From here on remembrance is central to the continuing story of God and God’s people. Till the end of Deuteronomy we continually hear “O Israel remember and do not forget.” In the coming of the Divine son we hear “Remember.” In the celebration of the Eucharist we hear “Remember.” At every baptism we hear “Remember.” (Hoezee) At the edge of every grave we hear “Remember.”
Everyone at one time or another forgets that God is God and we are not. It causes us and others all sorts of difficulties. Sometimes some of us remember and balance is restored. But always God remembers so the way to God’s eternal care and concern is forever available.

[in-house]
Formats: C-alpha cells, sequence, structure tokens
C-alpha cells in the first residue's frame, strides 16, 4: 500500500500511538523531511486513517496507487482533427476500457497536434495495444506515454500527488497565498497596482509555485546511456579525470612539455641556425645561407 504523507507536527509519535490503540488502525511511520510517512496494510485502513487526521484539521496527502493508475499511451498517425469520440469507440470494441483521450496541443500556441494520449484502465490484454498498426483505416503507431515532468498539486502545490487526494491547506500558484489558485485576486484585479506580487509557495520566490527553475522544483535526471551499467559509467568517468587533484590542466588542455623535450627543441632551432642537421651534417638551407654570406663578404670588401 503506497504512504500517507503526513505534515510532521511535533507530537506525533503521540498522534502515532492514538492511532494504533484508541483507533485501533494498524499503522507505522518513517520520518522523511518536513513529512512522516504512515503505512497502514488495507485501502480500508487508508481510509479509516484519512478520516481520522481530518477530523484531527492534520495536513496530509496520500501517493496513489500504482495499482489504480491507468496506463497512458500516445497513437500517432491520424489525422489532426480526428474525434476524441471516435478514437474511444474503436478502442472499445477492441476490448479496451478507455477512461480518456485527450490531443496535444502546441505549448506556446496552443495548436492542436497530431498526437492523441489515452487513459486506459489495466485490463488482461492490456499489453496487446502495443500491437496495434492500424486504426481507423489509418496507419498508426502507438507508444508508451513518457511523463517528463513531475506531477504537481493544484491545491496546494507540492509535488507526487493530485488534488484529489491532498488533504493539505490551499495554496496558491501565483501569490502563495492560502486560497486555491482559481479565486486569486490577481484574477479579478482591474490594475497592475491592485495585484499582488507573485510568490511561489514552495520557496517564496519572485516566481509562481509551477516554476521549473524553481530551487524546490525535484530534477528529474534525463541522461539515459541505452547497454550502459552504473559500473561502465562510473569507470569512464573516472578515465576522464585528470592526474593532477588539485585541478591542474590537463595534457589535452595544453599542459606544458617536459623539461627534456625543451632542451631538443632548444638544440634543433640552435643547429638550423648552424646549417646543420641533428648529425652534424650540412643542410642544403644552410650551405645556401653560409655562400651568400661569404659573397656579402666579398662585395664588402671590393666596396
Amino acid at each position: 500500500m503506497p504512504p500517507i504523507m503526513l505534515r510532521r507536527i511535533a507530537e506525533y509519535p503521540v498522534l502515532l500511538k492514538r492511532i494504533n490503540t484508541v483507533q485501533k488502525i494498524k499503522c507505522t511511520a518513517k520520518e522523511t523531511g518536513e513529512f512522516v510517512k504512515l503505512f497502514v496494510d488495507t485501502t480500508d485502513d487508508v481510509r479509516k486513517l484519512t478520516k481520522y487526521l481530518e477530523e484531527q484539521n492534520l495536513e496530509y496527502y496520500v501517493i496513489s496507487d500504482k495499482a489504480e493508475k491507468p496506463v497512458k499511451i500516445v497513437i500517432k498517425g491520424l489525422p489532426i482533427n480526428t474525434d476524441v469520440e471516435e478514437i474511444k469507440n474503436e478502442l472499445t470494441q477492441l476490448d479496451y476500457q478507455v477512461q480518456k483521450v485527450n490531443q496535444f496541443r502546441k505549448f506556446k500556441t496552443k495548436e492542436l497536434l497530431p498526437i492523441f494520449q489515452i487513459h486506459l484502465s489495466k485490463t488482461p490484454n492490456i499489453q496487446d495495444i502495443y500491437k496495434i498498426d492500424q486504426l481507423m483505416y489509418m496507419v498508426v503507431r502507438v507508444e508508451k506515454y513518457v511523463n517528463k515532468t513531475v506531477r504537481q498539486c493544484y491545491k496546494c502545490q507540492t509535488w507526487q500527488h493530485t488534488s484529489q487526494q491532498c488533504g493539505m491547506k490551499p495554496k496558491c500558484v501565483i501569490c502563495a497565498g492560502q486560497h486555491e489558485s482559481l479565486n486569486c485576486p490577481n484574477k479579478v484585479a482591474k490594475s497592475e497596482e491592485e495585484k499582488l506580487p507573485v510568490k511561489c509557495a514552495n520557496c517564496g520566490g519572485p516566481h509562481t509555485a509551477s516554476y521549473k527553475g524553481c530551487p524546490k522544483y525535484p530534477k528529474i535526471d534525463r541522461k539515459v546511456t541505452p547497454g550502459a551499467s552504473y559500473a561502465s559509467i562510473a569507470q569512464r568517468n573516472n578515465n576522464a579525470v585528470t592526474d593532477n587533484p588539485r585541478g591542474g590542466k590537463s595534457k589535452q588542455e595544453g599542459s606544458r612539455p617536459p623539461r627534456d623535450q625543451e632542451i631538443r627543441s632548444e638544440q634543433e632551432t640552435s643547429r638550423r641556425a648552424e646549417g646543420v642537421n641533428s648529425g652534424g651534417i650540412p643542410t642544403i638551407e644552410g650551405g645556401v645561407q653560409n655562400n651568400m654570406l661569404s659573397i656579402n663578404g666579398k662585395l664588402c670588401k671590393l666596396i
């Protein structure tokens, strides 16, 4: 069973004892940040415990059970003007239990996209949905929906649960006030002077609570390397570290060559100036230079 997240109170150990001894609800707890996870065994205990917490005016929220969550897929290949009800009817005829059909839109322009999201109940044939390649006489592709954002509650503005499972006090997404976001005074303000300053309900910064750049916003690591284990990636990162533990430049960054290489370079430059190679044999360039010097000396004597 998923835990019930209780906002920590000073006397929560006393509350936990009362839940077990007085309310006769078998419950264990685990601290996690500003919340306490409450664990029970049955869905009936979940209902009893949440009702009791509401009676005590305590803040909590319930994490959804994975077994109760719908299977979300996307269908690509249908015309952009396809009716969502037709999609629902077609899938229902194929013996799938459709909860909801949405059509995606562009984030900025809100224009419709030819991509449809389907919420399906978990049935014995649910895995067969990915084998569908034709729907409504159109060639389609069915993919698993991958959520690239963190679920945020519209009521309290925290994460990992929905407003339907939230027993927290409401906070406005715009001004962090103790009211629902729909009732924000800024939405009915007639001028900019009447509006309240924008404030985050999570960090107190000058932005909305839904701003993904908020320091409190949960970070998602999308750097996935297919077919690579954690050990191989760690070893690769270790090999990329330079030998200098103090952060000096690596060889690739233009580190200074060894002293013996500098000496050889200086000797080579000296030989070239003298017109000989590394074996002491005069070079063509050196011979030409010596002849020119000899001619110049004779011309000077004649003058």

Brueggemann, Walter. The New Interpreter’s Bible. Ed. Leander E Keck. Vol. Exodus. Abingdon Press, 2003.
Fretheim, Terence E. Interpretation A BIBLE COMMENTARY FOR TEACHING AND PREACHING. Ed. Patrick D Miller, Jr. and Paul J. Achtemeier. Vol. Exodus. Louisville: John Knox Press, 1991.
Hoezee, Scott. Old Testament Lectionary Text is: Exodus 32:1-14. 12 10 2014. <http://cep.calvinseminary.edu/thisWeek/index.php>.
Strong’s Talking Greek & Hebrew Dictionary. Wordsearch, n.d.
Young’s Literal Translation. Olive Tree, n.d.